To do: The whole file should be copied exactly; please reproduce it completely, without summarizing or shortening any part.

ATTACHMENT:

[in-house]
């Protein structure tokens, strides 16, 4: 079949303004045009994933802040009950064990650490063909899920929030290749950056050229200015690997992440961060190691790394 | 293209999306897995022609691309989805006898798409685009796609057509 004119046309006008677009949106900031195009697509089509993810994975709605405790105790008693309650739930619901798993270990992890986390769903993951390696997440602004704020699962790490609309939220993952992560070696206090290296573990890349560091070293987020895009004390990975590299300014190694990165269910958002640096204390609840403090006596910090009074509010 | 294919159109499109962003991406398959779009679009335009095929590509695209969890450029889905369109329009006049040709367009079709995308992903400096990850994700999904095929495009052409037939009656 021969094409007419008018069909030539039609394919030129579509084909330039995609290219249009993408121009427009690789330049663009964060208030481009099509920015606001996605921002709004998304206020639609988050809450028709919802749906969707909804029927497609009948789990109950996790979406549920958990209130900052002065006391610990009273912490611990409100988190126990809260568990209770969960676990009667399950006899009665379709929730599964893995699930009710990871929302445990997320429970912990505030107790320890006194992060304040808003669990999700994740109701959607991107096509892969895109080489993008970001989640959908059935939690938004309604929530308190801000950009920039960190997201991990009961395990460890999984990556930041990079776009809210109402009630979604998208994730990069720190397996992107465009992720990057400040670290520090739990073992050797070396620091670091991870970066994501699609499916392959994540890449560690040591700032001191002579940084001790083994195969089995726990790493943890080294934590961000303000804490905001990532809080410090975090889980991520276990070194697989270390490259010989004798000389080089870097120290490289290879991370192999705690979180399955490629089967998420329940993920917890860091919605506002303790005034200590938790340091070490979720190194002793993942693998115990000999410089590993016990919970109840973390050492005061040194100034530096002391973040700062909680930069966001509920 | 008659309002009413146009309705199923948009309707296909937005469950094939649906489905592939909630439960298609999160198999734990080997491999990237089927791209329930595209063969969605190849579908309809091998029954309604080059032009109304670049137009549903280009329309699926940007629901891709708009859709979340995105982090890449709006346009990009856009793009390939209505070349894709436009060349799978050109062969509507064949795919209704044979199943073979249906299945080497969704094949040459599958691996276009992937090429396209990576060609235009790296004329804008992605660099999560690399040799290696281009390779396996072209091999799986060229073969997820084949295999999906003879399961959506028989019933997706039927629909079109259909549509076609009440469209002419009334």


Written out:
[in-house]
């Protein structure tokens, strides 16, 4: 079949303004045009994933802040009950064990650490063909899920929030290749950056050229200015690997992440961060190691790394 | 293209999306897995022609691309989805006898798409685009796609057509 004119046309006008677009949106900031195009697509089509993810994975709605405790105790008693309650739930619901798993270990992890986390769903993951390696997440602004704020699962790490609309939220993952992560070696206090290296573990890349560091070293987020895009004390990975590299300014190694990165269910958002640096204390609840403090006596910090009074509010 | 294919159109499109962003991406398959779009679009335009095929590509695209969890450029889905369109329009006049040709367009079709995308992903400096990850994700999904095929495009052409037939009656 021969094409007419008018069909030539039609394919030129579509084909330039995609290219249009993408121009427009690789330049663009964060208030481009099509920015606001996605921002709004998304206020639609988050809450028709919802749906969707909804029927497609009948789990109950996790979406549920958990209130900052002065006391610990009273912490611990409100988190126990809260568990209770969960676990009667399950006899009665379709929730599964893995699930009710990871929302445990997320429970912990505030107790320890006194992060304040808003669990999700994740109701959607991107096509892969895109080489993008970001989640959908059935939690938004309604929530308190801000950009920039960190997201991990009961395990460890999984990556930041990079776009809210109402009630979604998208994730990069720190397996992107465009992720990057400040670290520090739990073992050797070396620091670091991870970066994501699609499916392959994540890449560690040591700032001191002579940084001790083994195969089995726990790493943890080294934590961000303000804490905001990532809080410090975090889980991520276990070194697989270390490259010989004798000389080089870097120290490289290879991370192999705690979180399955490629089967998420329940993920917890860091919605506002303790005034200590938790340091070490979720190194002793993942693998115990000999410089590993016990919970109840973390050492005061040194100034530096002391973040700062909680930069966001509920 | 008659309002009413146009309705199923948009309707296909937005469950094939649906489905592939909630439960298609999160198999734990080997491999990237089927791209329930595209063969969605190849579908309809091998029954309604080059032009109304670049137009549903280009329309699926940007629901891709708009859709979340995105982090890449709006346009990009856009793009390939209505070349894709436009060349799978050109062969509507064949795919209704044979199943073979249906299945080497969704094949040459599958691996276009992937090429396209990576060609235009790296004329804008992605660099999560690399040799290696281009390779396996072209091999799986060229073969997820084949295999999906003879399961959506028989019933997706039927629909079109259909549509076609009440469209002419009334």